Welcome to Angling Currents, a series of weekly reports keying in on productive fishing patterns and techniques working right now, as explained by some of the best anglers in the nation. These short features are conceived and shared to help both beginning and experienced anglers find more success on the water.
Two primary factors combine to make late-summer largemouth bass challenging to catch in many water bodies. First is that they’re often widely dispersed because they’re keying in on different forage. Bass can be suspended over deep water targeting schools of suspended baitfish; in dense, shallow, oxygen-rich weeds making a living on bluegills, shiners and frogs; or found relating to offshore structure like humps, points, and ledges, often at or near the depth where the thermocline intersects the structure. Second is that bass have been pressured all summer long. Success in late-summer bass fishing often means finding more active fish that are willing to play. That requires focusing your efforts on areas with the highest concentrations of bass and showing your bait to as many as possible.
THICK VEGETATION FISHING
By late August, weeds may either be submerged or top out on the surface. Find dense, healthy, green vegetation and you’ll likely find concentrations of bass. These areas have abundant oxygen and shade, which are good for both bass and baitfish. Three-time Junior Division National Champion, Trey McKinney of Goresville, Illinois advises starting your shallow bass hunt by working a topwater frog in the thickest green stuff you can find.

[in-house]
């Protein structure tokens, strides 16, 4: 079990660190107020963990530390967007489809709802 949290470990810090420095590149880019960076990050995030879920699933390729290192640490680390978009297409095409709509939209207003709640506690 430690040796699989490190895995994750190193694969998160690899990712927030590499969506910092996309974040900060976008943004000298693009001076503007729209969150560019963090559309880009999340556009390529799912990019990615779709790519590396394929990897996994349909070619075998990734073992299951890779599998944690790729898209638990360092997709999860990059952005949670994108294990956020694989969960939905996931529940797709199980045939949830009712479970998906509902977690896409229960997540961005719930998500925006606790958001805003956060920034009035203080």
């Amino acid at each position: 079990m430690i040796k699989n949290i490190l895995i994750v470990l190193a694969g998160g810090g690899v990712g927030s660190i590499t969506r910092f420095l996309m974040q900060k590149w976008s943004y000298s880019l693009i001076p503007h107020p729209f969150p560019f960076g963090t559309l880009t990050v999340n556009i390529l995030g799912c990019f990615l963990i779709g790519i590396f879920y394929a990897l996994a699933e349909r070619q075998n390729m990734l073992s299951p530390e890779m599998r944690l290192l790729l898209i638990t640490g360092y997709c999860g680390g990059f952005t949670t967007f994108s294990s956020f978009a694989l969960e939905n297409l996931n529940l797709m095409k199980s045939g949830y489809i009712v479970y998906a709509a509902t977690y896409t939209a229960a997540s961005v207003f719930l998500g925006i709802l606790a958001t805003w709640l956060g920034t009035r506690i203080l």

“Bass can be really pressured by late August, but there’s still a lot of fish shallow – even big ones. Frogs come over and through thick vegetation cleanly and allow you to cover water quickly while searching for active fish,” McKinney says. Key locations include anywhere vegetation exists near current, or where two different types of vegetation merge. “Look for long run out points with grass mats or even in the backs of creeks,” advises McKinney, who also likes to fish frogs through thick duckweed mats that form in slackwater pockets and coves.
“I start fishing frogs once water temps hit about 55 degrees in the spring – in current, on grass, wood, even rocks – but they really come into their own in August and September.” McKinney most often uses a Scum Frog Launch Frog tied to 65-pound braid. His preferred frog rod is a St. Croix BassX 7’4” heavy power, fast action casting rod. “It’s got enought length and just enough tip that you can throw it a mile. Long casts are key when covering water, and when bass hit, the length helps pick up line and stick them fast. St. Croix has that same rod in its Mojo Bass Series as well, along with a 70HF and a 710HF, which make great frog rods, too.”
McKinney keeps two rods rigged when frogging, one with a fast 8.3:1 reel for bomb casting and searching, and one with a more powerful 6.3:1 reel once he’s on them. “I like the faster reel because it allows me to cover more water, but you do lose some cranking power. The powerful 74HF BassX rod with a 6.3:1 reel is an ideal setup once you stop looking and start catching. Frog bass can really get wrapped up in the weeds, so there is often a lot of pumping and cranking going on. You need power for that.”
McKinney often uses a steady walking retrieve when frogging. “I usually burn or walk them, but once I find them I slow down a bit. A cool thing about the frog bite is that if you miss a fish you can usually get them to come back up and hit again with a quick follow-up cast.”
When bass aren’t schooling out deep or marauding the shallow reeds, weeds, and pads, late-summer bass often hold on deep break lines, humps, points, ledges and other structure. Start your search by locating the depth of the thermocline on your fishfinder – the point on the water column where warmer surface water meets the cooler, deeper water. Because cold water is denser, it’ll often show up prominently on your sonar. If the thermocline on your lake is currently at 15 feet, for example, find areas where significant structure like channel edges, points, or humps intersect that depth and you’ll often find bass in the neighborhood.